Harvard scientists have all-but confirmed that a 19th century book in the university's Houghton Library is bound by human skin, reports the New York Times. The book in question, Arsène Houssaye’s French treatise, “Des destinées de l’ame” (On the Destiny of the Soul), may have been bound by the skin of a woman's back:
The Houssaye book, deposited at Harvard’s Houghton Library in 1934, contains a manuscript note claiming that the book was bound in skin taken from the back of a woman, since “a book about the human soul deserved to have a human covering.” Researchers confirmed the claim using several techniques, including peptide mass fingerprinting (PMF), which identifies proteins.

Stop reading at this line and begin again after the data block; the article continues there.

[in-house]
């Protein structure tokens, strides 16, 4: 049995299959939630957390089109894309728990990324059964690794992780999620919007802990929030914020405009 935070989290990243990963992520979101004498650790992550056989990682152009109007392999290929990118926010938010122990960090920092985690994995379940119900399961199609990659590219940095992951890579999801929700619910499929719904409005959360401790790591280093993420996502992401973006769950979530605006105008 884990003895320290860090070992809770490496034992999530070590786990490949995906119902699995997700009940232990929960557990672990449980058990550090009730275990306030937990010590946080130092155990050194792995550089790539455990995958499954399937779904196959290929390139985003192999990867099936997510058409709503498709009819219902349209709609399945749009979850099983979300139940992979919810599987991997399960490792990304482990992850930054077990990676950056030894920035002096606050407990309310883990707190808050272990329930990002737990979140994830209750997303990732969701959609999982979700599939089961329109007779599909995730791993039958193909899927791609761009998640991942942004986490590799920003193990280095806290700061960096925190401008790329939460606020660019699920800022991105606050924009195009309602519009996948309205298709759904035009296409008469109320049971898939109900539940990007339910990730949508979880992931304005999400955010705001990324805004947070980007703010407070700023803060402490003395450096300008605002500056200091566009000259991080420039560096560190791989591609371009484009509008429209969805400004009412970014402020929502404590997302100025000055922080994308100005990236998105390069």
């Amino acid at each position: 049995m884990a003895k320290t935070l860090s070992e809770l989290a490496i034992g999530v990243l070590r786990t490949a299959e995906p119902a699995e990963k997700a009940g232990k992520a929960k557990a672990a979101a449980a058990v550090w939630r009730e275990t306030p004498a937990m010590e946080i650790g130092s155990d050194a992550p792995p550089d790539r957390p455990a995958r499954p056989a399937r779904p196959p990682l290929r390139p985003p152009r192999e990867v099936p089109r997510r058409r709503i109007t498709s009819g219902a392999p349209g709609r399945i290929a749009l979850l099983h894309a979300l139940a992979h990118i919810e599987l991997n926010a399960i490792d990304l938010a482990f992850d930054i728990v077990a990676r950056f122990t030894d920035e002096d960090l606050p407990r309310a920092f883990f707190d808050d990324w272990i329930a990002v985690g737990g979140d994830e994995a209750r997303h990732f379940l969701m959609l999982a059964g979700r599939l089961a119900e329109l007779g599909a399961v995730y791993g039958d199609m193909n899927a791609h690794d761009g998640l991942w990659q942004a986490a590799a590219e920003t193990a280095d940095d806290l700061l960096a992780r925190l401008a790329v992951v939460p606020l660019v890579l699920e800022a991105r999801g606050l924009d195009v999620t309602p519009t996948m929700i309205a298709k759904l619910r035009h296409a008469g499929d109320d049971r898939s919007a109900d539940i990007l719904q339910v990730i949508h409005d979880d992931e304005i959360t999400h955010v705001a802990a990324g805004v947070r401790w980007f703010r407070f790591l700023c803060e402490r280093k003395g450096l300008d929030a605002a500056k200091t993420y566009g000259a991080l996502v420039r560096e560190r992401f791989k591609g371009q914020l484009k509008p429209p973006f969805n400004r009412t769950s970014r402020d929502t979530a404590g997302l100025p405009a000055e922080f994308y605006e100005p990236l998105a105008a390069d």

“The PMF from ‘Des destinées de l’ame’ matched the human reference, and clearly eliminated other common parchment sources, such as sheep, cattle and goat,” Bill Lane, the director of the Harvard Mass Spectrometry and Proteomics Resource Laboratory, and Daniel Kirby, of the Straus Center for Conservation and Technical Studies, told the Houghton Library Blog.
Though the test does not eliminate the possibility that the book is bound by the skin of a "great ape or a gibbon," scientists claim this is "extremely unlikely." The practice dates back to at least the 16th Century, so hey, maybe a few more of these will turn up!